The Foreign Correspondents’ Club of China (FCCC) has disclosed that China used coronavirus prevention measures, intimidation and visa curbs to limit foreign reporting in 2020, ushering in a “rapid decline in media freedom.”
In an annual report, the FCCC intimated that for the third year in a row, no journalist contacted by the group said that working conditions in the country had improved.
“All arms of state power – including surveillance systems introduced to curb coronavirus – were used to harass and intimidate journalists, their Chinese colleagues, and those whom the foreign press sought to interview.
“As China’s propaganda machine struggled to regain control of the narrative around this public health disaster, foreign press outlets were repeatedly obstructed in their attempts to cover the pandemic.”FCCC
The group said that Chinese authorities cited public health concerns to deny reporters access to sensitive areas and threatened them with enforced quarantine. According to the report, journalists were also used as “pawns” in China’s diplomatic disputes
Additionally, visa restrictions were also used to put pressure on reporting with at least 13 correspondents given press credentials valid for 6 months or less. Foreign reporters based in China typically receive one-year visas and must renew them annually
The report also said journalists reporting from far western Xinjiang, where China has been accused of large-scale human rights abuses, encountered especially intense harassment.
Addressing the claims by the FCCC’S report at a daily news briefing, Chinese Foreign Ministry Spokesman, Wang Wenbin posited that the report’s claims were “baseless”.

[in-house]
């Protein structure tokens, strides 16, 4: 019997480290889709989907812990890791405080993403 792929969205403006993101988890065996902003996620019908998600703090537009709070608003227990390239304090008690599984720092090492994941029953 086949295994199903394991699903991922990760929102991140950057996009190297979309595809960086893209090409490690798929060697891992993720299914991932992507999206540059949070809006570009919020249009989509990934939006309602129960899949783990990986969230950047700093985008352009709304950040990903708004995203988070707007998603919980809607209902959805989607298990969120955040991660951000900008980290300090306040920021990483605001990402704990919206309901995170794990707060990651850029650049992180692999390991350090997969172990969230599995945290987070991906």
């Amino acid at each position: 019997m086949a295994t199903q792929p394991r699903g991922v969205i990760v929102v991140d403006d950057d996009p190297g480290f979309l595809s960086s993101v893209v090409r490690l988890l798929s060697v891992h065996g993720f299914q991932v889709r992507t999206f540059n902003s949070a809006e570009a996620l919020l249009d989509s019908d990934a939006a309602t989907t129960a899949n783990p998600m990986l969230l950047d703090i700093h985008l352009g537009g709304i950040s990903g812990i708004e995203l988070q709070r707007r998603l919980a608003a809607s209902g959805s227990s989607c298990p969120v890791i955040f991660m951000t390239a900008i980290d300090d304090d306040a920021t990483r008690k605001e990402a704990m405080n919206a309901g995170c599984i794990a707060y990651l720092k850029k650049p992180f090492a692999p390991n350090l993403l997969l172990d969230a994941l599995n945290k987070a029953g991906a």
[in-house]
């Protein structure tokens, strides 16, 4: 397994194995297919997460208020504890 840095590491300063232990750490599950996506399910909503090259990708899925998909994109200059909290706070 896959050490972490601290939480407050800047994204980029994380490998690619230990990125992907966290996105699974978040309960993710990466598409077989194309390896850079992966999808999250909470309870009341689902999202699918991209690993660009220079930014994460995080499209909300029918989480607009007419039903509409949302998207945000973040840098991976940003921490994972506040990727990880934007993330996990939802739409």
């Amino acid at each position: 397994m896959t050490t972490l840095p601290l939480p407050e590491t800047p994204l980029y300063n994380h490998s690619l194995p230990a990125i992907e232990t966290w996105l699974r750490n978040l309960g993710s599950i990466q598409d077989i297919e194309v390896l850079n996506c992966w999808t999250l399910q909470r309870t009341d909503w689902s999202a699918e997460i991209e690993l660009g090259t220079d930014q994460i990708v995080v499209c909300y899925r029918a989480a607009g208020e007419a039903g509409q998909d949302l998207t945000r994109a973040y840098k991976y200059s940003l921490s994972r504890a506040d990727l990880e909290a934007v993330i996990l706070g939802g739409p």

“We always welcome media and journalists from all countries to cover news in China according to the law … what we oppose is ideological bias against China and fake news in the name of press freedom.”Chinese Foreign Ministry Spokesman, Wang Wenbin
The FCCC describes itself as a club that seeks to promote friendship and professional exchange among foreign correspondents stationed in China, to promote professionalism in journalism and to defend the ideals of freedom of the press and the free exchange of information.
China expelled more than a dozen foreign journalists at US media organizations in 2020, amid a series of retaliatory actions between the countries. Washington also slashed the number of journalists permitted to work in the United States at four major Chinese state-owned media outlets.
In September, Australia helped two of its foreign correspondents leave China after they were questioned by the country’s state security ministry.
Last year Chinese authorities detained Cheng Lei, an Australian citizen working for Chinese state media, and later Haze Fan, a Chinese national working for Bloomberg News, both on suspicion of endangering national security. Both remain in detention.
In another development, the United Kingdom (UK) has criticized China for a decision to charge 47 Hong Kong politicians and activists for conspiracy to commit subversion under the National Security Law.
UK Foreign Secretary, Dominic Raab intimated that “The decision to charge 47 Hong Kong politicians and activists for conspiracy to commit subversion under the National Security Law is another deeply disturbing step.
“The National Security Law violates the Joint Declaration, and its use in this way contradicts the promises made by the Chinese government, and can only further undermine confidence that it will keep its word on such sensitive issues.”UK Foreign Secretary, Dominic Raab